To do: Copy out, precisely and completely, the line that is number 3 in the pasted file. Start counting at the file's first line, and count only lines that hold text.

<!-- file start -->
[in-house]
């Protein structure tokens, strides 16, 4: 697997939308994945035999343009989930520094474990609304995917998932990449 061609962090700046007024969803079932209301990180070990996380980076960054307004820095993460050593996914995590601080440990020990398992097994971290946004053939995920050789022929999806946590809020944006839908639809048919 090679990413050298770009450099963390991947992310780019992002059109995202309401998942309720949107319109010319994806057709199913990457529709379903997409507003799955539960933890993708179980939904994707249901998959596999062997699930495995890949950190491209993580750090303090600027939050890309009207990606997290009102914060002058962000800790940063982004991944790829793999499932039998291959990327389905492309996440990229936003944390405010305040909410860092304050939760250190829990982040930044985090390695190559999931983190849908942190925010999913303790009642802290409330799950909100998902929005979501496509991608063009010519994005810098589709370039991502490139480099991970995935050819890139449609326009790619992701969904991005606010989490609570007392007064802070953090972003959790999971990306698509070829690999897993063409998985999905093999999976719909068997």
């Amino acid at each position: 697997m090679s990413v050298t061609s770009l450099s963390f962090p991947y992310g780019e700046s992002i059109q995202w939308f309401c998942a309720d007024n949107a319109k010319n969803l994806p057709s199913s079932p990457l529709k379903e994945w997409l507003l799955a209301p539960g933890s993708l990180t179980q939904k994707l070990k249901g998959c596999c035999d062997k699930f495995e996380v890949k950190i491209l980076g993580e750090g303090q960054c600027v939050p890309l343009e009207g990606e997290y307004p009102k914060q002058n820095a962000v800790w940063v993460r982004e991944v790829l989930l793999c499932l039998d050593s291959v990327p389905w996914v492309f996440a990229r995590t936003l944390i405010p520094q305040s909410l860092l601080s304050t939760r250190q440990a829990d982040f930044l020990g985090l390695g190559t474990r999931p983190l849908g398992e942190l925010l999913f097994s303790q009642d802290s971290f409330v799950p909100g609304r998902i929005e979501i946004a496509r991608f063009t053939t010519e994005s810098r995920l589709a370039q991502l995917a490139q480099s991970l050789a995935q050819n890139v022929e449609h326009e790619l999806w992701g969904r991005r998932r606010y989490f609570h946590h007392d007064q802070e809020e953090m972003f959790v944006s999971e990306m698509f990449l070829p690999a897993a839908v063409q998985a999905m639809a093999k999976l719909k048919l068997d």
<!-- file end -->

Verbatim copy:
């Amino acid at each position: 697997m090679s990413v050298t061609s770009l450099s963390f962090p991947y992310g780019e700046s992002i059109q995202w939308f309401c998942a309720d007024n949107a319109k010319n969803l994806p057709s199913s079932p990457l529709k379903e994945w997409l507003l799955a209301p539960g933890s993708l990180t179980q939904k994707l070990k249901g998959c596999c035999d062997k699930f495995e996380v890949k950190i491209l980076g993580e750090g303090q960054c600027v939050p890309l343009e009207g990606e997290y307004p009102k914060q002058n820095a962000v800790w940063v993460r982004e991944v790829l989930l793999c499932l039998d050593s291959v990327p389905w996914v492309f996440a990229r995590t936003l944390i405010p520094q305040s909410l860092l601080s304050t939760r250190q440990a829990d982040f930044l020990g985090l390695g190559t474990r999931p983190l849908g398992e942190l925010l999913f097994s303790q009642d802290s971290f409330v799950p909100g609304r998902i929005e979501i946004a496509r991608f063009t053939t010519e994005s810098r995920l589709a370039q991502l995917a490139q480099s991970l050789a995935q050819n890139v022929e449609h326009e790619l999806w992701g969904r991005r998932r606010y989490f609570h946590h007392d007064q802070e809020e953090m972003f959790v944006s999971e990306m698509f990449l070829p690999a897993a839908v063409q998985a999905m639809a093999k999976l719909k048919l068997d």